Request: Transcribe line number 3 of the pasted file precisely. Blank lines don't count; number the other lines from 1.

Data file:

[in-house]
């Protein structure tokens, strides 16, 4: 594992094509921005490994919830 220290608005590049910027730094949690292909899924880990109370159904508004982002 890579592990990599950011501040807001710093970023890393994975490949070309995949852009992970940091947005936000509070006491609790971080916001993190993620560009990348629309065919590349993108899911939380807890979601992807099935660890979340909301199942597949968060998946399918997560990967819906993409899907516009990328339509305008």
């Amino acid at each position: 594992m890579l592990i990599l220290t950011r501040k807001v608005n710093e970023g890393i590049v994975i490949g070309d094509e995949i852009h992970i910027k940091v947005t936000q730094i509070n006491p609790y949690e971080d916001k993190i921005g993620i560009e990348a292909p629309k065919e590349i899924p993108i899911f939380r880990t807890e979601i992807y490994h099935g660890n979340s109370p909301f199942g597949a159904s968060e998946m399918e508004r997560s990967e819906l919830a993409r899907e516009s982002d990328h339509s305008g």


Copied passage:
């Amino acid at each position: 594992m890579l592990i990599l220290t950011r501040k807001v608005n710093e970023g890393i590049v994975i490949g070309d094509e995949i852009h992970i910027k940091v947005t936000q730094i509070n006491p609790y949690e971080d916001k993190i921005g993620i560009e990348a292909p629309k065919e590349i899924p993108i899911f939380r880990t807890e979601i992807y490994h099935g660890n979340s109370p909301f199942g597949a159904s968060e998946m399918e508004r997560s990967e819906l919830a993409r899907e516009s982002d990328h339509s305008g």